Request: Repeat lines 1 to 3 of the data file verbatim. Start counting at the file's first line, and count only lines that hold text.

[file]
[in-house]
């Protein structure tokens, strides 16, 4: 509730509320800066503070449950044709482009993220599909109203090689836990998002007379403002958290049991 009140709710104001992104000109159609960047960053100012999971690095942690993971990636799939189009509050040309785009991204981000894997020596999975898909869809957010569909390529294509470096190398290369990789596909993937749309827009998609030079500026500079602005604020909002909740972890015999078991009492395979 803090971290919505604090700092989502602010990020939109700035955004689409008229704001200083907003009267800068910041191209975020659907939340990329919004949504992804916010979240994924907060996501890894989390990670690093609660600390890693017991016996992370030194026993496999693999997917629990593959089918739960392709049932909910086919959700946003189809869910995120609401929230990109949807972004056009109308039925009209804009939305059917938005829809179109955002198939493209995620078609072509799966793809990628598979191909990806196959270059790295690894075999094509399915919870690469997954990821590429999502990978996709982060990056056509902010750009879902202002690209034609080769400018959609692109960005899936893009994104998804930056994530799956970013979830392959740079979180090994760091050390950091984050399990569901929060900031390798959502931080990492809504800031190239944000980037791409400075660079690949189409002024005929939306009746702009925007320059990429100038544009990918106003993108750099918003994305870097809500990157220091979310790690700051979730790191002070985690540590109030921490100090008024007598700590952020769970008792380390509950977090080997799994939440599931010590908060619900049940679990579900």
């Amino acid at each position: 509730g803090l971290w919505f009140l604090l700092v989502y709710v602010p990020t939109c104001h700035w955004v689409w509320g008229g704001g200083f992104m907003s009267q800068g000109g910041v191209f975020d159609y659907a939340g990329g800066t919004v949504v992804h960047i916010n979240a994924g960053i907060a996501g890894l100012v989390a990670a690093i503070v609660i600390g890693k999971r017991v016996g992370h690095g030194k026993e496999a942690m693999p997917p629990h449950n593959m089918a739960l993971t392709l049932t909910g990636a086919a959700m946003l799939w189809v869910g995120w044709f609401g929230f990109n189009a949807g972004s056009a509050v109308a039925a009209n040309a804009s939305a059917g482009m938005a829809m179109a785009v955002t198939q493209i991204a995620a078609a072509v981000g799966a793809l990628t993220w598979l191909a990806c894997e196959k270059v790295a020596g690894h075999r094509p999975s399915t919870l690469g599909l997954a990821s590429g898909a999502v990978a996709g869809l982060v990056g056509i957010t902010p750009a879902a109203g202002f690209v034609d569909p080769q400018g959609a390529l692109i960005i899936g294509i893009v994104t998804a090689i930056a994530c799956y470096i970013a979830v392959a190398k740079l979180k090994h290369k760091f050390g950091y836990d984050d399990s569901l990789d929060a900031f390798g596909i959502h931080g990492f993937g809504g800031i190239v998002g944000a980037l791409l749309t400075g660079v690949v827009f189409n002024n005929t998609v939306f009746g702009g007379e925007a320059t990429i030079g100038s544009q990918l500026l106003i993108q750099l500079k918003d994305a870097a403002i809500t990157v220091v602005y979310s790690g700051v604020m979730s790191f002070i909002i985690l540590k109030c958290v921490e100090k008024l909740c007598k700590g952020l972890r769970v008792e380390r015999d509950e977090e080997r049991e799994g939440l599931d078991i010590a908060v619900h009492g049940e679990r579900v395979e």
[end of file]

[in-house]
């Protein structure tokens, strides 16, 4: 509730509320800066503070449950044709482009993220599909109203090689836990998002007379403002958290049991 009140709710104001992104000109159609960047960053100012999971690095942690993971990636799939189009509050040309785009991204981000894997020596999975898909869809957010569909390529294509470096190398290369990789596909993937749309827009998609030079500026500079602005604020909002909740972890015999078991009492395979 803090971290919505604090700092989502602010990020939109700035955004689409008229704001200083907003009267800068910041191209975020659907939340990329919004949504992804916010979240994924907060996501890894989390990670690093609660600390890693017991016996992370030194026993496999693999997917629990593959089918739960392709049932909910086919959700946003189809869910995120609401929230990109949807972004056009109308039925009209804009939305059917938005829809179109955002198939493209995620078609072509799966793809990628598979191909990806196959270059790295690894075999094509399915919870690469997954990821590429999502990978996709982060990056056509902010750009879902202002690209034609080769400018959609692109960005899936893009994104998804930056994530799956970013979830392959740079979180090994760091050390950091984050399990569901929060900031390798959502931080990492809504800031190239944000980037791409400075660079690949189409002024005929939306009746702009925007320059990429100038544009990918106003993108750099918003994305870097809500990157220091979310790690700051979730790191002070985690540590109030921490100090008024007598700590952020769970008792380390509950977090080997799994939440599931010590908060619900049940679990579900």
């Amino acid at each position: 509730g803090l971290w919505f009140l604090l700092v989502y709710v602010p990020t939109c104001h700035w955004v689409w509320g008229g704001g200083f992104m907003s009267q800068g000109g910041v191209f975020d159609y659907a939340g990329g800066t919004v949504v992804h960047i916010n979240a994924g960053i907060a996501g890894l100012v989390a990670a690093i503070v609660i600390g890693k999971r017991v016996g992370h690095g030194k026993e496999a942690m693999p997917p629990h449950n593959m089918a739960l993971t392709l049932t909910g990636a086919a959700m946003l799939w189809v869910g995120w044709f609401g929230f990109n189009a949807g972004s056009a509050v109308a039925a009209n040309a804009s939305a059917g482009m938005a829809m179109a785009v955002t198939q493209i991204a995620a078609a072509v981000g799966a793809l990628t993220w598979l191909a990806c894997e196959k270059v790295a020596g690894h075999r094509p999975s399915t919870l690469g599909l997954a990821s590429g898909a999502v990978a996709g869809l982060v990056g056509i957010t902010p750009a879902a109203g202002f690209v034609d569909p080769q400018g959609a390529l692109i960005i899936g294509i893009v994104t998804a090689i930056a994530c799956y470096i970013a979830v392959a190398k740079l979180k090994h290369k760091f050390g950091y836990d984050d399990s569901l990789d929060a900031f390798g596909i959502h931080g990492f993937g809504g800031i190239v998002g944000a980037l791409l749309t400075g660079v690949v827009f189409n002024n005929t998609v939306f009746g702009g007379e925007a320059t990429i030079g100038s544009q990918l500026l106003i993108q750099l500079k918003d994305a870097a403002i809500t990157v220091v602005y979310s790690g700051v604020m979730s790191f002070i909002i985690l540590k109030c958290v921490e100090k008024l909740c007598k700590g952020l972890r769970v008792e380390r015999d509950e977090e080997r049991e799994g939440l599931d078991i010590a908060v619900h009492g049940e679990r579900v395979e």